False recognition in behavioral variant frontotemporal dementia and Alzheimer's Disease - Disinhibition or amnesia?

Emma C. Flanagan, Stephanie Wong, Aparna Dutt, Sicong Tu, Maxime Bertoux, Muireann Irish, Olivier Piguet, Sulakshana Rao, John R. Hodges, Amitabha Ghosh, Michael Hornberger

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Abstract

Episodic memory recall processes in Alzheimer's disease (AD) and behavioral variant frontotemporal dementia (bvFTD) can be similarly impaired, whereas recognition performance is more variable. A potential reason for this variability could be false-positive errors made on recognition trials and whether these errors are due to amnesia per se or a general over-endorsement of recognition items regardless of memory. The current study addressed this issue by analysing recognition performance on the Rey Auditory Verbal Learning Test (RAVLT) in 39 bvFTD, 77 AD and 61 control participants from two centers (India, Australia), as well as disinhibition assessed using the Hayling test. Whereas both AD and bvFTD patients were comparably impaired on delayed recall, bvFTD patients showed intact recognition performance in terms of the number of correct hits. However, both patient groups endorsed significantly more false-positives than controls, and bvFTD and AD patients scored equally poorly on a sensitivity index (correct hits—false-positives). Furthermore, measures of disinhibition were significantly associated with false positives in both groups, with a stronger relationship with false-positives in bvFTD. Voxel-based morphometry analyses revealed similar neural correlates of false positive endorsement across bvFTD and AD, with both patient groups showing involvement of prefrontal and Papez circuitry regions, such as medial temporal and thalamic regions, and a DTI analysis detected an emerging but non-significant trend between false positives and decreased fornix integrity in bvFTD only. These findings suggest that false-positive errors on recognition tests relate to similar mechanisms in bvFTD and AD, reflecting deficits in episodic memory processes and disinhibition. These findings highlight that current memory tests are not sufficient to accurately distinguish between bvFTD and AD patients.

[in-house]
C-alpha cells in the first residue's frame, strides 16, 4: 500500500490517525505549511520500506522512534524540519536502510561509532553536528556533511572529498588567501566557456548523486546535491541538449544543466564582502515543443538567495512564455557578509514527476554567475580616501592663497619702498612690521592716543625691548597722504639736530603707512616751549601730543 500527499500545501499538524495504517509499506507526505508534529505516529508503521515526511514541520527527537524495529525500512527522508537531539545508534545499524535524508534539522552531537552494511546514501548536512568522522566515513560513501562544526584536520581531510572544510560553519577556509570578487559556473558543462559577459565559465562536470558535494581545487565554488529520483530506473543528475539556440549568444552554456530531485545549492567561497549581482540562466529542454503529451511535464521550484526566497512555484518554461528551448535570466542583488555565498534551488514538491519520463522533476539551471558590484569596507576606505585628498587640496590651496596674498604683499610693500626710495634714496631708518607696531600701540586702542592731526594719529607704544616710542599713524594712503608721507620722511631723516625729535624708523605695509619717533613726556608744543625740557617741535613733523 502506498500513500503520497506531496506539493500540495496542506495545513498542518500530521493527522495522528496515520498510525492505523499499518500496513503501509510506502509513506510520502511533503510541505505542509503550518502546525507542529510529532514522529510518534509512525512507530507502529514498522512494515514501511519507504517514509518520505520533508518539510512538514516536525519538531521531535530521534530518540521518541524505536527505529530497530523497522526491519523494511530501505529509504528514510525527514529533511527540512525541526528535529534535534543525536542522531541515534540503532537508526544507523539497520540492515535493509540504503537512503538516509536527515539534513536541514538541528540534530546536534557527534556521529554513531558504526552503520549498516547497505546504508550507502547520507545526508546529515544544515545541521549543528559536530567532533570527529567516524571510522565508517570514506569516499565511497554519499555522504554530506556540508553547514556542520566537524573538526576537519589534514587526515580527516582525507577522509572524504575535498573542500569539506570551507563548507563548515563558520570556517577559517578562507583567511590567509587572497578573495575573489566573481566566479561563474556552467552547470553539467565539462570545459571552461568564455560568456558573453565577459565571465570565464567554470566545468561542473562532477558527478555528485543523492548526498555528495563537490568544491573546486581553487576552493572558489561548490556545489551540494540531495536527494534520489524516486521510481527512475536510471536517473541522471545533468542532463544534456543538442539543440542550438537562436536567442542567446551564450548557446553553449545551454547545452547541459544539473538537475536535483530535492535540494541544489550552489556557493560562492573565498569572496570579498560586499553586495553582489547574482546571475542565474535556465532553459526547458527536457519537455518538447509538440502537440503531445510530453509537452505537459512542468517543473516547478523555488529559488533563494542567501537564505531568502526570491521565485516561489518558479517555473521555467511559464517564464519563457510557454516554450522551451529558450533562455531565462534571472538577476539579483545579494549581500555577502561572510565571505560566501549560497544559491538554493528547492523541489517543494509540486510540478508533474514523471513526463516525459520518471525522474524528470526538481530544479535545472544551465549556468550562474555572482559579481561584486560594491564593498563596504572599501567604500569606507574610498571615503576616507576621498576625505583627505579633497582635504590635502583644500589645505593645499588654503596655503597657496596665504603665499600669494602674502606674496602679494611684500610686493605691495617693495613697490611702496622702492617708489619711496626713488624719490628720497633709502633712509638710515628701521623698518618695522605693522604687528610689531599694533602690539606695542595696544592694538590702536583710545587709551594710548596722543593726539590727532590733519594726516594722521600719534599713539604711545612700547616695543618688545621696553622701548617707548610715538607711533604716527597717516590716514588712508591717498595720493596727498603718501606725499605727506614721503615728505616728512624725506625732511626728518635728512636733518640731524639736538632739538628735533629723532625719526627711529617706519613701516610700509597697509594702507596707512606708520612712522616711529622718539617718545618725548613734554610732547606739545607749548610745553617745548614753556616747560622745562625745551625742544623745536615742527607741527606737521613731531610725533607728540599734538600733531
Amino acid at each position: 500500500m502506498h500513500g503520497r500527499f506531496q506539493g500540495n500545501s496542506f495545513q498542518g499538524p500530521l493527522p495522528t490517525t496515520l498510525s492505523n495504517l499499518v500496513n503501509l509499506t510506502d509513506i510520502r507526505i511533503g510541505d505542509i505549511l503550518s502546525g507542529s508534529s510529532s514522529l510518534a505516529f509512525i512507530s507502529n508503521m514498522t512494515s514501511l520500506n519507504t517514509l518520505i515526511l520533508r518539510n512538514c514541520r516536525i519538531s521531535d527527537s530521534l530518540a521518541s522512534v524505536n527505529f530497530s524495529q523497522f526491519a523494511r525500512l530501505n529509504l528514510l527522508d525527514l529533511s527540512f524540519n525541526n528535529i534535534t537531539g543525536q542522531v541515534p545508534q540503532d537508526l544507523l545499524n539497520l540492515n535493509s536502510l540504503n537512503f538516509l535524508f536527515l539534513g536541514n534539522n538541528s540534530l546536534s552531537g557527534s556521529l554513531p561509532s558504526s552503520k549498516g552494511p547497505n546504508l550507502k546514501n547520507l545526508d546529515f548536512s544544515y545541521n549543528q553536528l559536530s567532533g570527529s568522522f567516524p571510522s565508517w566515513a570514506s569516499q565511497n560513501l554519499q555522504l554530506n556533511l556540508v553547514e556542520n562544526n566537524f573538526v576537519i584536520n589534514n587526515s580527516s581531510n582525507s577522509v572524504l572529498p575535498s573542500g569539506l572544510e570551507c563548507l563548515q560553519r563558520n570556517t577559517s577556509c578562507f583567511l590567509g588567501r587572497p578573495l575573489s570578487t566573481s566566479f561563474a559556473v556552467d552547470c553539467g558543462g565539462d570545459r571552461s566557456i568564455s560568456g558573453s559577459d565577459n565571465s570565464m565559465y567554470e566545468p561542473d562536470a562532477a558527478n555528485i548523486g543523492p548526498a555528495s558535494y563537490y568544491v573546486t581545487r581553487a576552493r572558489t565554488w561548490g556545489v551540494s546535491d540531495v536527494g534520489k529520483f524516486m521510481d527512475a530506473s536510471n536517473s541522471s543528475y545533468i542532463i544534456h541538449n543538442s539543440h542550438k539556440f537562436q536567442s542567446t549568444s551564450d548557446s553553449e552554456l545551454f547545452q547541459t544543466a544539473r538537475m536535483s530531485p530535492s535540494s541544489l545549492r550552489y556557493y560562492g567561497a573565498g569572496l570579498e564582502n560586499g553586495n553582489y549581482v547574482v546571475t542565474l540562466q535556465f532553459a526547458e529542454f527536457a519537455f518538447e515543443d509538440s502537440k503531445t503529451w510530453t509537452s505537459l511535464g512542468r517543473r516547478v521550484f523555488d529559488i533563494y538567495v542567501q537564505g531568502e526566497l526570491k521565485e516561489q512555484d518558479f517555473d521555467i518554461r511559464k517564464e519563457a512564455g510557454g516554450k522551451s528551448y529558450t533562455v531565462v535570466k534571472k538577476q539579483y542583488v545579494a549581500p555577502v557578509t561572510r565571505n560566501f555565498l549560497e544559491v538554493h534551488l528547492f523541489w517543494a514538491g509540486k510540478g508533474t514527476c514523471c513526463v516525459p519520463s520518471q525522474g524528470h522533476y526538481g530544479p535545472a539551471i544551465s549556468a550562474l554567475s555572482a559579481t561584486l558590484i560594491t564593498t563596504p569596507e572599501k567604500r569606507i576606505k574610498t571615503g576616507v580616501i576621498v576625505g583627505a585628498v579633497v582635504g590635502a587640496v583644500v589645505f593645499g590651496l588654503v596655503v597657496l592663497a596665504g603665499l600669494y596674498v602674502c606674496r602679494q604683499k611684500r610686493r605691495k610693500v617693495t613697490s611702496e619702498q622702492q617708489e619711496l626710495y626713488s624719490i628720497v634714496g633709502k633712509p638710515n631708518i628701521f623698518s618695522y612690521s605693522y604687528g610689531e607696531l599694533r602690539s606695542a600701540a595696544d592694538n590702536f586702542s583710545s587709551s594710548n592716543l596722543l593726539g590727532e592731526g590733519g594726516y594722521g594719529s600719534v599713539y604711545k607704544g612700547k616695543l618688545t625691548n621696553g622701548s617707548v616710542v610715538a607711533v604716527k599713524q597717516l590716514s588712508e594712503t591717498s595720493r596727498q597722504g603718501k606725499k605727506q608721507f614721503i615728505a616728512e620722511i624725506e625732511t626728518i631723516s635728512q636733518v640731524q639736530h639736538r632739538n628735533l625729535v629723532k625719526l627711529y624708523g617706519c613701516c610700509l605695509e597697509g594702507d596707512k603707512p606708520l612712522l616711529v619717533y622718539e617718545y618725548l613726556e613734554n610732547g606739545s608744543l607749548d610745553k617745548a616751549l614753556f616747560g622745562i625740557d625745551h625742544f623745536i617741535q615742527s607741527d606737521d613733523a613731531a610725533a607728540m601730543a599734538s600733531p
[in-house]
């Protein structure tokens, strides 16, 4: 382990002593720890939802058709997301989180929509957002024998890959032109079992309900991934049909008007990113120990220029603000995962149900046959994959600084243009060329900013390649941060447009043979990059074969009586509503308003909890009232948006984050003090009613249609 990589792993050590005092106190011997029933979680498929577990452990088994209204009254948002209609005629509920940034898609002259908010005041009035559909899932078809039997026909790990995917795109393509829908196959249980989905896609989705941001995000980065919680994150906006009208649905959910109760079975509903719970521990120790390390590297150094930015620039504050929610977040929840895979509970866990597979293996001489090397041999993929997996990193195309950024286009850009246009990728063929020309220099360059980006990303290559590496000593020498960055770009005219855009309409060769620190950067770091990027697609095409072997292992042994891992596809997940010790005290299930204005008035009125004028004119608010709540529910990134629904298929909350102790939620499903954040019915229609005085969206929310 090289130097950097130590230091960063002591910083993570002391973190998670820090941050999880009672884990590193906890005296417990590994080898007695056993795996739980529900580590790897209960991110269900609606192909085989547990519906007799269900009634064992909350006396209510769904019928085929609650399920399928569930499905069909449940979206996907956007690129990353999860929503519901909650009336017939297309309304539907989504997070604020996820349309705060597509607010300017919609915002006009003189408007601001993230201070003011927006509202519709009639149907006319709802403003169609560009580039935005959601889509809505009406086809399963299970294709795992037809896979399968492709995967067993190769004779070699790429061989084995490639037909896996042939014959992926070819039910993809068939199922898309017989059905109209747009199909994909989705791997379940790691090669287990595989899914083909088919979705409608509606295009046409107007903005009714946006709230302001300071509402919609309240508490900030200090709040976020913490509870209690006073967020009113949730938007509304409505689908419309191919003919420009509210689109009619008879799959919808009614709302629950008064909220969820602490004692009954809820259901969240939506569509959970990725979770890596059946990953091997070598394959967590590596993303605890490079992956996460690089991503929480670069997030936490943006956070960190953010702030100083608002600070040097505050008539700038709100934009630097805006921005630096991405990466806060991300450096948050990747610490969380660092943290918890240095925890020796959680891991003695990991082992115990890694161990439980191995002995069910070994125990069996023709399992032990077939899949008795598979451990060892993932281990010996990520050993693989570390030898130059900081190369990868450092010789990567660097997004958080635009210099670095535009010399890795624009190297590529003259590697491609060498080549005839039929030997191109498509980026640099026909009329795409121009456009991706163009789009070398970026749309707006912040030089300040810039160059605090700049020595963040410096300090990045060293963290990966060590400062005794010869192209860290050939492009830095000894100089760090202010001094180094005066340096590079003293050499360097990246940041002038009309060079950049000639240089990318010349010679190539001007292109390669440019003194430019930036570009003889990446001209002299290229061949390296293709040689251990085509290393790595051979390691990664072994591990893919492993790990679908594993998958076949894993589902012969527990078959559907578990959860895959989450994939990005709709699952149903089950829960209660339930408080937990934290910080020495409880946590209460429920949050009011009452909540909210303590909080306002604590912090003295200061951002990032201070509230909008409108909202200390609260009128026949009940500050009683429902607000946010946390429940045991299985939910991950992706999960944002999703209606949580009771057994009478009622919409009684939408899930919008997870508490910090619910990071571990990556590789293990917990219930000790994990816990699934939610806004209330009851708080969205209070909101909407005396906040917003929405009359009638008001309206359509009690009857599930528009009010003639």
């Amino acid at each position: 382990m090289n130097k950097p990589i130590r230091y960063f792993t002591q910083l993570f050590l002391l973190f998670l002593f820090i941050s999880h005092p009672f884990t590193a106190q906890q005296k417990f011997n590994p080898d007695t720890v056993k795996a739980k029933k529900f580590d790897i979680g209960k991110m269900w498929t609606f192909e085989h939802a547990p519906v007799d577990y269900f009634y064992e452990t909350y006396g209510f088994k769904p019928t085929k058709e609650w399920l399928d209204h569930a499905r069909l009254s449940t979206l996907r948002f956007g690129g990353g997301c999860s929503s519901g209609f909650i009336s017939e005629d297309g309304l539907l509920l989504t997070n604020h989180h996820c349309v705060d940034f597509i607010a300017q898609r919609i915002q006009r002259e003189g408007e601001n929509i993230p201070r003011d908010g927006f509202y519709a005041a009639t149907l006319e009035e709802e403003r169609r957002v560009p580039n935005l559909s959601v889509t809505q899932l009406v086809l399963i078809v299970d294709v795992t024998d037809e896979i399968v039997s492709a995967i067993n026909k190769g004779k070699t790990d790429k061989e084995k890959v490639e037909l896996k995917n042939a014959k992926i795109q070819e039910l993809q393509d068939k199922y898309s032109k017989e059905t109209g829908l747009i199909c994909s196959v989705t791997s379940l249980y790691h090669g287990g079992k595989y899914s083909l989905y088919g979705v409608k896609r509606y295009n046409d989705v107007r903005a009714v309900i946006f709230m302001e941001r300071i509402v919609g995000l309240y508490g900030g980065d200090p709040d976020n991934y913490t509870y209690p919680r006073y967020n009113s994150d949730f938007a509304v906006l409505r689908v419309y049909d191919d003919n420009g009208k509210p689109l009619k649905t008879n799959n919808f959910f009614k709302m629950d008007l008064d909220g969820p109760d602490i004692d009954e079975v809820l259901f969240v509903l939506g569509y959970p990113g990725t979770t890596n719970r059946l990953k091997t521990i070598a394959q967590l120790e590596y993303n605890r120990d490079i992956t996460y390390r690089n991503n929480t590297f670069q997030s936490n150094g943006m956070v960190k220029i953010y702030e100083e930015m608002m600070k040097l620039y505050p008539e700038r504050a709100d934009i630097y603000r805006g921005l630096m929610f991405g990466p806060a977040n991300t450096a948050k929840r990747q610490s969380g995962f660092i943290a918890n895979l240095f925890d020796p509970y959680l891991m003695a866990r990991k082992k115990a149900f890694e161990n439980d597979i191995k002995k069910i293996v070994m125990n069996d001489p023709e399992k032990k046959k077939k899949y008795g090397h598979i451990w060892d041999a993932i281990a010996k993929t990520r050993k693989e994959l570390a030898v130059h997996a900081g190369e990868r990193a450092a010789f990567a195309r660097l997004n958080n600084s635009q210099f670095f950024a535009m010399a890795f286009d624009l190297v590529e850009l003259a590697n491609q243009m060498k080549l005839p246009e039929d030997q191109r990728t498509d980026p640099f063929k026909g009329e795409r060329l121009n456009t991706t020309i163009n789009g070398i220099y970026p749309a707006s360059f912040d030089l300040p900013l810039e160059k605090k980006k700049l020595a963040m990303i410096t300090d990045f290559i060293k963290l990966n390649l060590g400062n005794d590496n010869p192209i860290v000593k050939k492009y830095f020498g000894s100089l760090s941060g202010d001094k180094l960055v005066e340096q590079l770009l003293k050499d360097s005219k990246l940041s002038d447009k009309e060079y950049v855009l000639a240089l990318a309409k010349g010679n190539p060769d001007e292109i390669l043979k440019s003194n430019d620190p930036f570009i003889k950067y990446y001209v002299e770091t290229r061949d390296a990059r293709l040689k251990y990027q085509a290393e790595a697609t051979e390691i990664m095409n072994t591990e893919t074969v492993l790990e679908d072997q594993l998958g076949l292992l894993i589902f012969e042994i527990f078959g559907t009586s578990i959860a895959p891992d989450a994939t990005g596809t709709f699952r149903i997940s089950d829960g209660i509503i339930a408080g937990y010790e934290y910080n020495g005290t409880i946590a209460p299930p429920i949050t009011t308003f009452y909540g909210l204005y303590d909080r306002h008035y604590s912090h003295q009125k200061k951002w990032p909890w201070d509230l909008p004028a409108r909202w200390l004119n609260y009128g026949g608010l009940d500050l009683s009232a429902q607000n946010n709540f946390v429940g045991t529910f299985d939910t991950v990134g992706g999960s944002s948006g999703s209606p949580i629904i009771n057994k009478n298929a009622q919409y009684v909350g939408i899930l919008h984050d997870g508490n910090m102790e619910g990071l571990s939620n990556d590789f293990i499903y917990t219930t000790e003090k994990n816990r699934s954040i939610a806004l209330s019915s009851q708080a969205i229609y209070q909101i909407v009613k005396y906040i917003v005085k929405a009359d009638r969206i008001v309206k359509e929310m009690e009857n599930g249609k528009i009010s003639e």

Original languageEnglish
Article number177
JournalFrontiers in Aging Neuroscience
Volume8
DOIs
Publication statusPublished - 20 Jul 2016

Keywords

  • frontotemporal dementia
  • Alzheimer’s disease
  • memory
  • recognition
  • disinhibition

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